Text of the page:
• The Law Gazette

McGirt v. Oklahoma: Native Americans strike for their Territorial Victory

The beginning of any trial starts with the court’s jurisdiction- “authority and sovereignty” over the particular subject matter, for fair play and substantial justice. The jurisdiction has to be within a state's territorial ambit otherwise its paucity can result in an annulment. A similar situation was witnessed in the US Supreme Court’s recent decision where a rape convicts appeal turned into the favour of the entire tribe. The majority of 5-4 justices gave this historic judgment in favour of the Indian American tribes. They have fought long and hard for their national rights and settlement commitments over agreements made two centuries ago by the United States.


Jimcy McGirt (a Seminole man) who was convicted in 1997 for raping a four-year-old girl by the state, brought up the case, citing the ancestral assertion of the Muscogee (Creek) Nation to the land where the crime occurred which is the eastern chunk of the Oklahoma state. This region has been recognized as a part of a reservation under the 1866 treaty and the state doesn’t have the authority to prosecute the indigenous people of that particular area.


Now the factor which makes it the most pronounced is that now all the members of the tribe who were found guilty on the state land have the right to question their conviction. This further gave the power to prosecute them for the alleged crimes in the hands of the federal authorities instead of state in the reserved area which is home to 1.8 million people out of which 15% or fewer are Native Americans. After being convicted for rape and other sexual offense, Jimcy was serving life imprisonment but in 2019 the conviction was challenged based on the fact that the commission of crime took place on the land of the Muscogee (Creek) Nation which doesn’t come under the realm of the state.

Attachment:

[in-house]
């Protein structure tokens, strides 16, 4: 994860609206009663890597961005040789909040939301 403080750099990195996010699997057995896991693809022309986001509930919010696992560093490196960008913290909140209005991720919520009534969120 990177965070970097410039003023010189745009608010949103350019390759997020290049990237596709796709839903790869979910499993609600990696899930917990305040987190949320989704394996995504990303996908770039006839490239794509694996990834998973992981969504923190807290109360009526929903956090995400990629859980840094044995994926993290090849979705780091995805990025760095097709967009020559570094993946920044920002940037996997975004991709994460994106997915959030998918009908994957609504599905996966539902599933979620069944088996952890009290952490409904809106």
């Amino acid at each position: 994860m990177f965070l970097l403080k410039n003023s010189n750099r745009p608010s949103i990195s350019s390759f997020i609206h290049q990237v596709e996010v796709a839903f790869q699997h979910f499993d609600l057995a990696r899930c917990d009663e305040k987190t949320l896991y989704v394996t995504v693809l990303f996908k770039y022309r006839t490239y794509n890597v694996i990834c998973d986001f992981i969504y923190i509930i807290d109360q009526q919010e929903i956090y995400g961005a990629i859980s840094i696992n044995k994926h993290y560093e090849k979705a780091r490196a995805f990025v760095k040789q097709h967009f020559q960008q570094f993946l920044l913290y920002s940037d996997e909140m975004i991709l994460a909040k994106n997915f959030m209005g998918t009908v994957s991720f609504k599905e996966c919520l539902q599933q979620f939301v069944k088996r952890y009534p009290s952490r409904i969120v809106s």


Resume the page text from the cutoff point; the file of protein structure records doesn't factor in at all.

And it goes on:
However, it can be noted that the federal court still has the authority to prosecute and the crime done by him stands undisputed. The statement presented by the tribe was that there was “a sacred promise” by the United States to provide a protected reservation to Creek. The tribal was compelled to move from Georgia and Alabama in exchange for an affirmation to provide undisturbed lands in the West which is known as Trail of Tears. To safeguard their interest, the congress sanctioned 370 treaties with the tribal people which are depicted as the “supreme law of the land” by the constitution of the United States of America.


The 1997 rape case sprang to become a landmark victory for the Native Americans and the Supreme Court again strongly stated that promises made by the USA will be kept and guarded by the judiciary. The promise which is upholding the judgment can be traced back when about 125,000 indigenous Indians lived on millions of acres of land in Georgia, Tennessee, Alabama, and North Carolina. The land was ruled by the ancestors over centuries however, by the 1830s, colonial powers continued to keep swamping the region, desiring this land for cotton growing.

As a result, they violently drove the Native American tribes out of this region, plundered cattle, committed mass killings, and burned homes. Adding to the misery, the state government was also involved to chase away the community. Due to such a drastic relocation and the movement of white territory, the natives in the west shrank with time, and at last the Oklahoma Enabling Act, 1906 merged the native territory along with Oklahoma to attain statehood. All the powers to the tribal regulatory authorities were scrapped and disintegrated the whole treaties which were “the law of the land.”